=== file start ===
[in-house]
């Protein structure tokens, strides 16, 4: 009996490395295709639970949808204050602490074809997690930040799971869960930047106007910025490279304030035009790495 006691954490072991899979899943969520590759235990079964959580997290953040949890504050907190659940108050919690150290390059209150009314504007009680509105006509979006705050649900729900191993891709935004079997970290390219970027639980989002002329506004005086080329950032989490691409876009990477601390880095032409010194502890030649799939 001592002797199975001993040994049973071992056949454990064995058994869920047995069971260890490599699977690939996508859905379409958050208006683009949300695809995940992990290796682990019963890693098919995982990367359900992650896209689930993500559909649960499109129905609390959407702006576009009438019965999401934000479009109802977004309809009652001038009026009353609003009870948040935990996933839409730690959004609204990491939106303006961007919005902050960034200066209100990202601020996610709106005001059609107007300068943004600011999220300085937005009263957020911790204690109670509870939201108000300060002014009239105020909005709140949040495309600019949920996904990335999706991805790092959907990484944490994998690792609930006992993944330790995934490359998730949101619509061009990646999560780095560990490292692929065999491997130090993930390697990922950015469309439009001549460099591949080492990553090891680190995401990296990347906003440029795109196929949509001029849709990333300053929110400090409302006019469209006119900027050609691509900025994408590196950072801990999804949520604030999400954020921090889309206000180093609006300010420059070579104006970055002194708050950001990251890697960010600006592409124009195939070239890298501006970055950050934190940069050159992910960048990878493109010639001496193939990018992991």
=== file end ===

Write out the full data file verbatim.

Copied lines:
[in-house]
């Protein structure tokens, strides 16, 4: 009996490395295709639970949808204050602490074809997690930040799971869960930047106007910025490279304030035009790495 006691954490072991899979899943969520590759235990079964959580997290953040949890504050907190659940108050919690150290390059209150009314504007009680509105006509979006705050649900729900191993891709935004079997970290390219970027639980989002002329506004005086080329950032989490691409876009990477601390880095032409010194502890030649799939 001592002797199975001993040994049973071992056949454990064995058994869920047995069971260890490599699977690939996508859905379409958050208006683009949300695809995940992990290796682990019963890693098919995982990367359900992650896209689930993500559909649960499109129905609390959407702006576009009438019965999401934000479009109802977004309809009652001038009026009353609003009870948040935990996933839409730690959004609204990491939106303006961007919005902050960034200066209100990202601020996610709106005001059609107007300068943004600011999220300085937005009263957020911790204690109670509870939201108000300060002014009239105020909005709140949040495309600019949920996904990335999706991805790092959907990484944490994998690792609930006992993944330790995934490359998730949101619509061009990646999560780095560990490292692929065999491997130090993930390697990922950015469309439009001549460099591949080492990553090891680190995401990296990347906003440029795109196929949509001029849709990333300053929110400090409302006019469209006119900027050609691509900025994408590196950072801990999804949520604030999400954020921090889309206000180093609006300010420059070579104006970055002194708050950001990251890697960010600006592409124009195939070239890298501006970055950050934190940069050159992910960048990878493109010639001496193939990018992991």